Certifications: A+, N+, MCDST, 70-410, 70-411
    WIP: Modern Languages BA
  4. UKDarkstar
    Honorary Member

    UKDarkstar Terabyte Poster

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    Thinking back to interviewing support staff, a lot seemed to have started MCSE 200 and given up or abandoned for various reasons. I think the more "modern" feel of 2003 encouraged more people to get onto it and the fact that you can use the exams to get other certs helps and perhaps prolongs the process of full MCSE certification.

    Certainly staff I have interviewed never seemed to bother with A+ or N+ or if they did they never put it on their CV's.
     
    Certifications: BA (Hons), MBCS, CITP, MInstLM, ITIL v3 Fdn, PTLLS, CELTA
    WIP: CMALT (about to submit), DTLLS (on hold until 2012)
  5. Teebor

    Teebor Nibble Poster

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    I've found a lot of people don't know there is an MCDST and in fact think that an MCSE is an entry level qualification.

    Which is really wrong when you think about it.

    I was always told that to get anywhere you needed an MCSE when I was at school, I of course know now that it is a very heavily bogged down qualification with people who have the qualification but actually don't know anything. For example when I was working as an unqualified first line support guy I used to tell the MCSE qualified server guy what to do. The other guy who worked in the same area as him who was my friend used to complain about him all the time as he didn't actually know anything but had a paper qualification whilst he had the qualification and the experience.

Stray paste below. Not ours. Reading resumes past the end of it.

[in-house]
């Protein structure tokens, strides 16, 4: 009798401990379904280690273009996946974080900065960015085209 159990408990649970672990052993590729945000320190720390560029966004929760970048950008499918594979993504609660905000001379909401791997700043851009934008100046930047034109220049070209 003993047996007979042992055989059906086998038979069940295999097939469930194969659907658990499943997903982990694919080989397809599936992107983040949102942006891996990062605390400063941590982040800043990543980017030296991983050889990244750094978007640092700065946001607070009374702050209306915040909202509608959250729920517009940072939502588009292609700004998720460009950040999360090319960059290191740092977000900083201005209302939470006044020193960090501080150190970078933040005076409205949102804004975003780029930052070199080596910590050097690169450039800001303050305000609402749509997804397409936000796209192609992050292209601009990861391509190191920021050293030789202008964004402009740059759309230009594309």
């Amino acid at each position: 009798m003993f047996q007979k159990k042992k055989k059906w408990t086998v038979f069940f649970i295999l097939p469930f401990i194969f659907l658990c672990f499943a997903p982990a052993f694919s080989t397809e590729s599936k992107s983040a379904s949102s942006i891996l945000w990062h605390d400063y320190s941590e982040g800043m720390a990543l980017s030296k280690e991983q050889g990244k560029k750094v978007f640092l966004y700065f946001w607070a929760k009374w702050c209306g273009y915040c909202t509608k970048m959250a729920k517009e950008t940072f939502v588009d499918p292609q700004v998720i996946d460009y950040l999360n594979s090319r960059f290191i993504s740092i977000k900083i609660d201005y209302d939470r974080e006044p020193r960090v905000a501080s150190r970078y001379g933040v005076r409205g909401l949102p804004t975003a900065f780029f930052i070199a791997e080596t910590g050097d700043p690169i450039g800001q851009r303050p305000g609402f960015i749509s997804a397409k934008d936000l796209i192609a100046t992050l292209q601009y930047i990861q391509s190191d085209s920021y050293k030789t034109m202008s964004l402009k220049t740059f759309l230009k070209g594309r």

I can only guess but I imagine a lot of people see it as an easy qualification to a well paid job.

    As for the spread I started out on the 2000 qualification but actually have the majority of experience in 2003 but when I started we still had 2000 servers. I didn't bother to upgrade to 2003 when the exams retired for the above reasons. Also I want to work more with networks so moved to cisco to try and get away from the help desk positions
     
    Certifications: A+, Network +, MCSA, CCNA, Coupla MCP's
    WIP: CCNP BCMSN, CVOICE, ITIL
  6. BosonMichael
    Highly Decorated Member Award

    BosonMichael Yottabyte Poster

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    In the grand scheme of things, the MCDST really hasn't been around that long... about 4 years, if my memory hasn't failed me completely. Most people who already have the MCSA or MCSE don't really have a need to "go back" and get the MCDST (though I did, for reasons that should be obvious due to my job responsibilities).

    Additionally, employers are just now figuring out that the MCDST exists. There are still quite a few clueless employers out there who think they need an MCSE to do desktop support work. Sad, really...
     
    Certifications: CISSP, MCSE+I, MCSE: Security, MCSE: Messaging, MCDST, MCDBA, MCTS, OCP, CCNP, CCDP, CCNA Security, CCNA Voice, CNE, SCSA, Security+, Linux+, Server+, Network+, A+
    WIP: Just about everything!